Simply carve out huge blocks of unavailability on your public calendar during days where you wish to avoid meetings. Respectful co-workers will often glance at your calendar before suggesting a meeting time. When colleagues ask you for a viable date/time, refer them to your calendar. If your schedule looks full, many will actually avoid scheduling a meeting that could otherwise be an email.
Others are more blunt about their desire to avoid meetings. I even know employees who place out of office auto-responders on their email accounts – when they are clearly in the office. It’s shameless (yet somewhat respectable). Of course, this approach might be less advised if your company has an open office plan.
Hold Office Hours
Employees (and certainly managers) need to ensure accessibility. Paul Graham of Y Combinator recommends offsetting large chunks of solo-work with office hours. Create a reoccurring bi-weekly ritual where your doors are always open. It meets at the crossroads of balancing friendly availability with hermitlike deep-work.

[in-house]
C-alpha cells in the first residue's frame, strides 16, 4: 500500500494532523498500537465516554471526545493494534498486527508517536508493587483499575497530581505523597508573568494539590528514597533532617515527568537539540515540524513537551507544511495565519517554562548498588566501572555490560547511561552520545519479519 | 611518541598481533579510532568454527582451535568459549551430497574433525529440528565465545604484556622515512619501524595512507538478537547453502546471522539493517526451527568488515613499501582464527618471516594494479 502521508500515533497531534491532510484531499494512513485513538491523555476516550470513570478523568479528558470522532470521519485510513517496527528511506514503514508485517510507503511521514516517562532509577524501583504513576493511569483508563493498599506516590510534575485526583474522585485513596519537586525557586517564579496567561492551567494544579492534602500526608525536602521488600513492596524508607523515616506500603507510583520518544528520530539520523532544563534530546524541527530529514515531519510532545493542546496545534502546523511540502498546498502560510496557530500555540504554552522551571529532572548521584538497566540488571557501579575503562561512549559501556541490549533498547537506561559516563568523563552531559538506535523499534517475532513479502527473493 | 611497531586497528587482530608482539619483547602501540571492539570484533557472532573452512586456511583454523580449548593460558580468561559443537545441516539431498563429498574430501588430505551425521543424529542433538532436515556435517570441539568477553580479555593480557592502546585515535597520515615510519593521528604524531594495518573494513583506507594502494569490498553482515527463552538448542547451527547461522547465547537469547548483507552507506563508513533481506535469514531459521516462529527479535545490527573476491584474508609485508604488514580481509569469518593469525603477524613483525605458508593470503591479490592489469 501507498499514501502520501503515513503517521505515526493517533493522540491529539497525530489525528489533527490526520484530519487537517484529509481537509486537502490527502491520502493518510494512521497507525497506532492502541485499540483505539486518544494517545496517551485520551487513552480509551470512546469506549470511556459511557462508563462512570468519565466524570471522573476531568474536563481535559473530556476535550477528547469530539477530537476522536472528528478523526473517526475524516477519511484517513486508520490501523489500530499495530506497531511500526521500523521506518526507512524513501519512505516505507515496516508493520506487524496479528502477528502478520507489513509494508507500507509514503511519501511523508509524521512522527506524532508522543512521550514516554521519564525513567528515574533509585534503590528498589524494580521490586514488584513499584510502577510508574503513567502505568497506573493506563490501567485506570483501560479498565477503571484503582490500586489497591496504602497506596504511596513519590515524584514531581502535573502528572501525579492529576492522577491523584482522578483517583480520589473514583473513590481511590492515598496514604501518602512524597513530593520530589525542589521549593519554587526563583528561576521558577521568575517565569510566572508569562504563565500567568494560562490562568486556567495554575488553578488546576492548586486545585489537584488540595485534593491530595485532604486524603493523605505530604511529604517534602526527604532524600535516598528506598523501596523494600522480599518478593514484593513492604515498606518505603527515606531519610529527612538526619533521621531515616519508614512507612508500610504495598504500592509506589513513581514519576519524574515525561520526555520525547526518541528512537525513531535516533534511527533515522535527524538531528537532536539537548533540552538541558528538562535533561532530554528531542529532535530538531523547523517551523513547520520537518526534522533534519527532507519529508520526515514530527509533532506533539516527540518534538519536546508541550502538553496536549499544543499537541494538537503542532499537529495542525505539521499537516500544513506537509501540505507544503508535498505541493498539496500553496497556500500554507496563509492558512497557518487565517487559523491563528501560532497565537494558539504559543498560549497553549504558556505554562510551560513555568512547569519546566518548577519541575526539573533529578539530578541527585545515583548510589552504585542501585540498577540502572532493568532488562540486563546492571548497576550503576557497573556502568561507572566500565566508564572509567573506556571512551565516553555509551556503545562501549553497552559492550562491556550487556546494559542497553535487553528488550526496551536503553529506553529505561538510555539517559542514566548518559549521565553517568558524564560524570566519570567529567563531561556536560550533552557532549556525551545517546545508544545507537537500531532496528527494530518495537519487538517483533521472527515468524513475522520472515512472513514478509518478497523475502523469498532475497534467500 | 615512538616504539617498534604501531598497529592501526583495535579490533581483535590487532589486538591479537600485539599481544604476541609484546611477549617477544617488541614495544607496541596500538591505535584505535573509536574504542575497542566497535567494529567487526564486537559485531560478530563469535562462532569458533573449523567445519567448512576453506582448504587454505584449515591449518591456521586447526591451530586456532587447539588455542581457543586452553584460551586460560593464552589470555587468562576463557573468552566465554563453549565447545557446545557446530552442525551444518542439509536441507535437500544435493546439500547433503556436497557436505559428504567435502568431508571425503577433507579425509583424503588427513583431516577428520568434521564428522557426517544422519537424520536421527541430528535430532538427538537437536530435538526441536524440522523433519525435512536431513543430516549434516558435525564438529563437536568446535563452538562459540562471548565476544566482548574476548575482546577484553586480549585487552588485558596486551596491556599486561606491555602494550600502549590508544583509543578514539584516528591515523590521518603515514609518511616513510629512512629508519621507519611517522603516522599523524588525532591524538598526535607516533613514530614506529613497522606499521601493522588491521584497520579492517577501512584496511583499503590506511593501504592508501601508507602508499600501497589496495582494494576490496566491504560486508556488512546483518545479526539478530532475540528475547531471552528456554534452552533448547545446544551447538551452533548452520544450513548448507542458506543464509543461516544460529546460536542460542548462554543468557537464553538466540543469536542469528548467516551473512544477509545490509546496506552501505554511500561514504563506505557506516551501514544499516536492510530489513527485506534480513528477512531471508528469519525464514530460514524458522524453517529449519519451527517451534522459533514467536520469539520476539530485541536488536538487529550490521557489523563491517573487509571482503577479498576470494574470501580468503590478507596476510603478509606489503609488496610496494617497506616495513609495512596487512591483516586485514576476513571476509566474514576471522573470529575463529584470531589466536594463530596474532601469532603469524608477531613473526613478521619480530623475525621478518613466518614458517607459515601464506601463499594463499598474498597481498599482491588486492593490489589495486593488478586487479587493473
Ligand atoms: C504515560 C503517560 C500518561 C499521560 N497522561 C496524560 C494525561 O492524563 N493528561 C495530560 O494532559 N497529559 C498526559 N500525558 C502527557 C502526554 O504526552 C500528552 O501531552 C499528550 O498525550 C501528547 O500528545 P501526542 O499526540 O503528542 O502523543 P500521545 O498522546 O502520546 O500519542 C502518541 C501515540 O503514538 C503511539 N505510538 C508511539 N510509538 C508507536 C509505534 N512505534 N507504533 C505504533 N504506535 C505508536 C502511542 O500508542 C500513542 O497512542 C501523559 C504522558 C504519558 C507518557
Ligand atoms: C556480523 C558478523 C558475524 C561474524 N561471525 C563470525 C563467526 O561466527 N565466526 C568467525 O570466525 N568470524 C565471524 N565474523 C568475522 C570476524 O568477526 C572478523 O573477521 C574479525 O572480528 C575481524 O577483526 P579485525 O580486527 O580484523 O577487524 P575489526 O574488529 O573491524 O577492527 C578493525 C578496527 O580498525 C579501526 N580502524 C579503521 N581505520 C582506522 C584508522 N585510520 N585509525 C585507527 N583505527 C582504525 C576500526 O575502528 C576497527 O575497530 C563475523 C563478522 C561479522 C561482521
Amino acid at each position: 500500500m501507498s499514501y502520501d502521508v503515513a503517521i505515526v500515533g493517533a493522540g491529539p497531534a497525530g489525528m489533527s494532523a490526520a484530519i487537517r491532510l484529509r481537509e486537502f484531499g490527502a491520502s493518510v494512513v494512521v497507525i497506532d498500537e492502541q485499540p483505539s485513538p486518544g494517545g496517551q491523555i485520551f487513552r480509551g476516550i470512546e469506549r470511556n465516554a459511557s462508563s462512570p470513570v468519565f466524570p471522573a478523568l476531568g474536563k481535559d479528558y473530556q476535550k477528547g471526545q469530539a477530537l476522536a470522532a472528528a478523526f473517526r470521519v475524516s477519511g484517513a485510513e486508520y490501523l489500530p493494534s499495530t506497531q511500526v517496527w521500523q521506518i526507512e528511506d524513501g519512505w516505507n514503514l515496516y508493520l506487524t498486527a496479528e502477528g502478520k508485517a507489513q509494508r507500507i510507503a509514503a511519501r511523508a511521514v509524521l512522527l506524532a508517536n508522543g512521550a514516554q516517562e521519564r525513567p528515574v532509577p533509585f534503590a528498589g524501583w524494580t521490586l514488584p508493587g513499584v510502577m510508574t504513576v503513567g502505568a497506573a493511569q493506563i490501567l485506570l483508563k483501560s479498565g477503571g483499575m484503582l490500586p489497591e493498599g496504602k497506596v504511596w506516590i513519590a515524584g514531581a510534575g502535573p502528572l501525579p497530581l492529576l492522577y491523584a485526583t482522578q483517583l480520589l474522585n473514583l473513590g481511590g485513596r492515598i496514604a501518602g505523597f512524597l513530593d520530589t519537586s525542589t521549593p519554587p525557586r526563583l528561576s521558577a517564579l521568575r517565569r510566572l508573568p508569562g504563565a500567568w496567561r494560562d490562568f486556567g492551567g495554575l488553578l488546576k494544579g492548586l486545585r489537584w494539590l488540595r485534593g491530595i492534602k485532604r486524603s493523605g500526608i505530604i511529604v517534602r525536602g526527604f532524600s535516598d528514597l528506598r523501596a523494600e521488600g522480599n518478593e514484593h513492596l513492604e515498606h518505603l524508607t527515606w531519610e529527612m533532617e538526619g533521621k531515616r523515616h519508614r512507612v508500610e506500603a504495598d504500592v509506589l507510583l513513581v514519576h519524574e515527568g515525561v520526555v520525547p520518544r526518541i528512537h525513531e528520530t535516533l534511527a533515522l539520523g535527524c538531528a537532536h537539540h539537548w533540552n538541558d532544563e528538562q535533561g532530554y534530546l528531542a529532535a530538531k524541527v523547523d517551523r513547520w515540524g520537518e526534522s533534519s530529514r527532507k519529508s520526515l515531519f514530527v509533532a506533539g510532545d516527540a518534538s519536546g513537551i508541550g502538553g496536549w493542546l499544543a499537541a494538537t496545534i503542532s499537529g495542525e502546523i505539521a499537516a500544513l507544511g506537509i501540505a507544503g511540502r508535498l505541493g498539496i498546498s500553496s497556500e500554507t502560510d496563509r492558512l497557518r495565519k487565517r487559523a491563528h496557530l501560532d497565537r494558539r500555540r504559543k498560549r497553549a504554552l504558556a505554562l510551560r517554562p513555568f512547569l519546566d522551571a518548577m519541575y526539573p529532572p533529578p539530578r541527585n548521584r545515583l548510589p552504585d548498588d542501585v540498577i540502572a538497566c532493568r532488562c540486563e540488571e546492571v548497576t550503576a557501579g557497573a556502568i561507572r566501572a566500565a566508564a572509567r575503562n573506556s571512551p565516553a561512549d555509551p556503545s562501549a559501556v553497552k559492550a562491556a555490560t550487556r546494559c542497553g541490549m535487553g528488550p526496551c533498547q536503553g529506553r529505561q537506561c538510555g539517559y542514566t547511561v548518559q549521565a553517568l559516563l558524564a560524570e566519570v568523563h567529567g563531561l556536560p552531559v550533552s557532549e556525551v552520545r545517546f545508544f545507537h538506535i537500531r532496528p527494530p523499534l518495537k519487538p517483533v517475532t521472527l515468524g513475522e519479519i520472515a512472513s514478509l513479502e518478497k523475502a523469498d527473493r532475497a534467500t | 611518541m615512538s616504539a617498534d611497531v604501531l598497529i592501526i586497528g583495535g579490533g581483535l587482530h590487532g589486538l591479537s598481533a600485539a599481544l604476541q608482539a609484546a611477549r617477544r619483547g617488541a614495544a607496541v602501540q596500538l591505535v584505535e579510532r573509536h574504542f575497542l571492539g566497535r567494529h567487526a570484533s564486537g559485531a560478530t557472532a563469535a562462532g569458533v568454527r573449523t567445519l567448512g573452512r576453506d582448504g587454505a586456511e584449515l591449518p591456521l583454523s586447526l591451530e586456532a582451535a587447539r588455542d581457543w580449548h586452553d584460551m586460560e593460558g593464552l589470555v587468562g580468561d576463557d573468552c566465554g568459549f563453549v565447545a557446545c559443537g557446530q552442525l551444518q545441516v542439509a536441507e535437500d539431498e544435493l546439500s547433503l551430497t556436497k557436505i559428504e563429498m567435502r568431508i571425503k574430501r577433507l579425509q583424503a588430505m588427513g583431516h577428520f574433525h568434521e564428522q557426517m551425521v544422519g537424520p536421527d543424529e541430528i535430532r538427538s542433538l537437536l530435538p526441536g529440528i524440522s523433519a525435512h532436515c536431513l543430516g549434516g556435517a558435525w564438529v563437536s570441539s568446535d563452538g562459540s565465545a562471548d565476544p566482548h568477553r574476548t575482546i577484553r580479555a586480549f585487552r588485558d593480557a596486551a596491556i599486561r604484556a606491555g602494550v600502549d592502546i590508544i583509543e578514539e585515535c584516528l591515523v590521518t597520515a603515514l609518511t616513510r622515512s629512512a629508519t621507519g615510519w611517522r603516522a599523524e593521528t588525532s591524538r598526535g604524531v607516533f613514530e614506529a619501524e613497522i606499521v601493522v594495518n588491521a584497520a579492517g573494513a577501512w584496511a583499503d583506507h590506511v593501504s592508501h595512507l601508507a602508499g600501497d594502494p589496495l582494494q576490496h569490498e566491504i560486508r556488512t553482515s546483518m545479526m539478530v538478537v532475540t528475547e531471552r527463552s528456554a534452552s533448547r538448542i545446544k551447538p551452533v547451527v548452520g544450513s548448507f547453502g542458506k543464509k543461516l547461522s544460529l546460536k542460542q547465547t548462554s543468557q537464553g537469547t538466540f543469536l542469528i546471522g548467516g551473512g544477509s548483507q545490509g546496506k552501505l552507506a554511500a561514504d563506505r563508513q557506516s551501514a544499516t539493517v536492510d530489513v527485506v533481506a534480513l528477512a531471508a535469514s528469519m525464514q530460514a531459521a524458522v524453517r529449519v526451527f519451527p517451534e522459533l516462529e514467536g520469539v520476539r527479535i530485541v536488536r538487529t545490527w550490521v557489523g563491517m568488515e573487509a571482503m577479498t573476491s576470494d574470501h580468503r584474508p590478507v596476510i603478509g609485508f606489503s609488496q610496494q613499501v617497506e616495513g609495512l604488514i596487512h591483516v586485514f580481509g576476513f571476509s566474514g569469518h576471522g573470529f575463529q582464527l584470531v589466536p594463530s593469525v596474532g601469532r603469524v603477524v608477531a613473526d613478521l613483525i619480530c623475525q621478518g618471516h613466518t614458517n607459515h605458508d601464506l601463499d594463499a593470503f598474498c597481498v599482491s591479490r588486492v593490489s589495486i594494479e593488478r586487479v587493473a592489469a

If your employees or colleagues know that you are always free to speak on Tuesday afternoon, they are less likely to schedule a half-hearted Monday meeting. We recommend scheduling these blocks of time during the beginning of the workday or the end of the day. If scheduled mid-day, meetings can disrupt workflow. Instead of experiencing disruptors, wouldn’t you rather spend your time building one?
Leave After you Finish Speaking
Communication is important, but that isn’t always a two-way street. For some on a team, it’s important to communicate your message. However, it’s not necessarily crucial for you to hear the rundown of your team’s work. In these situations, just tell people you want to speak first then leave. It may seem anxiety-producing at first, but it’s really that simple. Nobody will bat an eye as long as your intention is to get back to work.